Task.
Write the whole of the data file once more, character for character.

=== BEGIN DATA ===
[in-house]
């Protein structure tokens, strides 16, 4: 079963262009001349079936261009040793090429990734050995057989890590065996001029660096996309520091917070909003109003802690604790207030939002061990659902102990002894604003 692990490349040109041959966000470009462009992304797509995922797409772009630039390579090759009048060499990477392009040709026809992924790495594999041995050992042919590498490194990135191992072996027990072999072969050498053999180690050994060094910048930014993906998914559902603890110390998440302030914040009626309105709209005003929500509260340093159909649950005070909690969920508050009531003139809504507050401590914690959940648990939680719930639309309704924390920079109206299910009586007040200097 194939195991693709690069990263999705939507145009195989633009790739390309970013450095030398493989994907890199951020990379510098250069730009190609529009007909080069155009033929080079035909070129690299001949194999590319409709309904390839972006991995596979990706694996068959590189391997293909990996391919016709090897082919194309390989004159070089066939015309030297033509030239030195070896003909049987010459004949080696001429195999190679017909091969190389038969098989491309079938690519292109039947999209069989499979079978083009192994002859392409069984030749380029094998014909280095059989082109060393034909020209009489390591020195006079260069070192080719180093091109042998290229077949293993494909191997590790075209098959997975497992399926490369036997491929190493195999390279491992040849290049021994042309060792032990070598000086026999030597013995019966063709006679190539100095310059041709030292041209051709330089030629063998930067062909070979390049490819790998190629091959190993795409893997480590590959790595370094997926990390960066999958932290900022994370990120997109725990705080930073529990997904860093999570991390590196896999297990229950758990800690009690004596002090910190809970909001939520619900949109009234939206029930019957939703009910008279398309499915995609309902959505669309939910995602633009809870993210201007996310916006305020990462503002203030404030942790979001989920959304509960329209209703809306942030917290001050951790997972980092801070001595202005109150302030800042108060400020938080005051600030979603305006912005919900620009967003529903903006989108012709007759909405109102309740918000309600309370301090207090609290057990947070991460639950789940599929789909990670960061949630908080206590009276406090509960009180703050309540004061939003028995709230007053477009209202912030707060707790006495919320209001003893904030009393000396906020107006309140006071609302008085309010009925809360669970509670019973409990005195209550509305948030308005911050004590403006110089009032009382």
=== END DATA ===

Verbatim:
[in-house]
């Protein structure tokens, strides 16, 4: 079963262009001349079936261009040793090429990734050995057989890590065996001029660096996309520091917070909003109003802690604790207030939002061990659902102990002894604003 692990490349040109041959966000470009462009992304797509995922797409772009630039390579090759009048060499990477392009040709026809992924790495594999041995050992042919590498490194990135191992072996027990072999072969050498053999180690050994060094910048930014993906998914559902603890110390998440302030914040009626309105709209005003929500509260340093159909649950005070909690969920508050009531003139809504507050401590914690959940648990939680719930639309309704924390920079109206299910009586007040200097 194939195991693709690069990263999705939507145009195989633009790739390309970013450095030398493989994907890199951020990379510098250069730009190609529009007909080069155009033929080079035909070129690299001949194999590319409709309904390839972006991995596979990706694996068959590189391997293909990996391919016709090897082919194309390989004159070089066939015309030297033509030239030195070896003909049987010459004949080696001429195999190679017909091969190389038969098989491309079938690519292109039947999209069989499979079978083009192994002859392409069984030749380029094998014909280095059989082109060393034909020209009489390591020195006079260069070192080719180093091109042998290229077949293993494909191997590790075209098959997975497992399926490369036997491929190493195999390279491992040849290049021994042309060792032990070598000086026999030597013995019966063709006679190539100095310059041709030292041209051709330089030629063998930067062909070979390049490819790998190629091959190993795409893997480590590959790595370094997926990390960066999958932290900022994370990120997109725990705080930073529990997904860093999570991390590196896999297990229950758990800690009690004596002090910190809970909001939520619900949109009234939206029930019957939703009910008279398309499915995609309902959505669309939910995602633009809870993210201007996310916006305020990462503002203030404030942790979001989920959304509960329209209703809306942030917290001050951790997972980092801070001595202005109150302030800042108060400020938080005051600030979603305006912005919900620009967003529903903006989108012709007759909405109102309740918000309600309370301090207090609290057990947070991460639950789940599929789909990670960061949630908080206590009276406090509960009180703050309540004061939003028995709230007053477009209202912030707060707790006495919320209001003893904030009393000396906020107006309140006071609302008085309010009925809360669970509670019973409990005195209550509305948030308005911050004590403006110089009032009382």